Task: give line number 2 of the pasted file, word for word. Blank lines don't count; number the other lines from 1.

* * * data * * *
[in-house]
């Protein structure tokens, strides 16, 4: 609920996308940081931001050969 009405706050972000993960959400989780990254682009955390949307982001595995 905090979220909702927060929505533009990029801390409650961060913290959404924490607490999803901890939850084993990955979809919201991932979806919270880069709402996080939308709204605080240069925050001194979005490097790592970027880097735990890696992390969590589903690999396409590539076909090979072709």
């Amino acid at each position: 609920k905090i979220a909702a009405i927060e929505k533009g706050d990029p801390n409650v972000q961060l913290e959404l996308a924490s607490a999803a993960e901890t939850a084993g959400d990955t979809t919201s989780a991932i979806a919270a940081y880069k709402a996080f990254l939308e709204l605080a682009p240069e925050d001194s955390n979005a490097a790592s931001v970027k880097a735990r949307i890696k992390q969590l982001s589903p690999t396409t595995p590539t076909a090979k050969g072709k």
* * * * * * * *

């Protein structure tokens, strides 16, 4: 609920996308940081931001050969 009405706050972000993960959400989780990254682009955390949307982001595995 905090979220909702927060929505533009990029801390409650961060913290959404924490607490999803901890939850084993990955979809919201991932979806919270880069709402996080939308709204605080240069925050001194979005490097790592970027880097735990890696992390969590589903690999396409590539076909090979072709």